As of 2003, Mubarak is Egypt's longest-serving modern leader, respected for his achievements in both domestic and foreign policy. In his 19 years in power, he had steered the nation through difficult economic times and largely eradicated the wave of Islamic fundamentalist violence that had threatened both Egypt's security and its lucrative tourism industry in the 1990s. He had also survived some 10 assassination attempts. As he embarked on his fourth term in office, there was considerable speculation about a political successor, a post for which no long-standing candidate had been groomed. (Mubarak had never named a vice president.) Some observers saw the appointment of Mubarak's son Gamal to a senior position in the ruling political party in February 2000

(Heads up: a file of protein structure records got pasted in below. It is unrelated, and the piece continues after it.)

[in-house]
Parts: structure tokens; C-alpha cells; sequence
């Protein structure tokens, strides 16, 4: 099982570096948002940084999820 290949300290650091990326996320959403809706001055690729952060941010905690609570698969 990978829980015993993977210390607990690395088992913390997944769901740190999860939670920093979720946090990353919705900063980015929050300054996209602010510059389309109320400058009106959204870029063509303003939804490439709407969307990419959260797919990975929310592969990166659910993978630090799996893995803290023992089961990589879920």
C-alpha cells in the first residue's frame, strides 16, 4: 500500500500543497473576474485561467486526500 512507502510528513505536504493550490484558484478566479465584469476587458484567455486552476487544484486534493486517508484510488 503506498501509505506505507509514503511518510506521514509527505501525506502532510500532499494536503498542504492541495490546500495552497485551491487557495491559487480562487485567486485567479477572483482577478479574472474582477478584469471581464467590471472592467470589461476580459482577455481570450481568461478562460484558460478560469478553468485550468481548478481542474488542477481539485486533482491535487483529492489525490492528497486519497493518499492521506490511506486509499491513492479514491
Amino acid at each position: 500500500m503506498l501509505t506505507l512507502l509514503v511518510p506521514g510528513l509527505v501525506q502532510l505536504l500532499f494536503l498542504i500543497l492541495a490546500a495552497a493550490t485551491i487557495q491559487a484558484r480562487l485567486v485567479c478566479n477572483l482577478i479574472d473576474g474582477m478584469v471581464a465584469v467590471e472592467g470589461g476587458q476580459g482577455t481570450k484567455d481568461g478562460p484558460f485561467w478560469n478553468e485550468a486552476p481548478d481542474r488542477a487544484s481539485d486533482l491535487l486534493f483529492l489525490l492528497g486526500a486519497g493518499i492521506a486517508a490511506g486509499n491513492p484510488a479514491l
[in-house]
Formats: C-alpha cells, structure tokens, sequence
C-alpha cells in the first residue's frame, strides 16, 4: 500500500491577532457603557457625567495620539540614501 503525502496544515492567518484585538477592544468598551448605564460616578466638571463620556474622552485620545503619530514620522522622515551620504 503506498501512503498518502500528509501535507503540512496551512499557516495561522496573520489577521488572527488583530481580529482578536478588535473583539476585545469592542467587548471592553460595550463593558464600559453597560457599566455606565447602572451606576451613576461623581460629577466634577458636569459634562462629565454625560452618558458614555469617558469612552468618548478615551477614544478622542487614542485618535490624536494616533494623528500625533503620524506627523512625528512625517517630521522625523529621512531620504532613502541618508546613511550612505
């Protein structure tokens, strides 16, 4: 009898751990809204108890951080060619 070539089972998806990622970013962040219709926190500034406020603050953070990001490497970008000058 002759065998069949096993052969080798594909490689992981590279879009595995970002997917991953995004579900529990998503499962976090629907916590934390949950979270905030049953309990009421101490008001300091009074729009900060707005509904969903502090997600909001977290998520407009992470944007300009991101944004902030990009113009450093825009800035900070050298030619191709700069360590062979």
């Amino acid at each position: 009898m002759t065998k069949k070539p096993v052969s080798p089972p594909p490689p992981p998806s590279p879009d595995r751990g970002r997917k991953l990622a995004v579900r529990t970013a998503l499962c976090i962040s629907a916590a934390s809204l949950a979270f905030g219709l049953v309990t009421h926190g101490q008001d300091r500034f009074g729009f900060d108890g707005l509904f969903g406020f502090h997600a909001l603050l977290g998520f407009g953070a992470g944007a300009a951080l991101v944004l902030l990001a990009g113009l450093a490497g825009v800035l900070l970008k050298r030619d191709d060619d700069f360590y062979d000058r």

as an attempt to pave the way for political succession, in spite of previous disavowals of dynastic ambitions by Mubarak.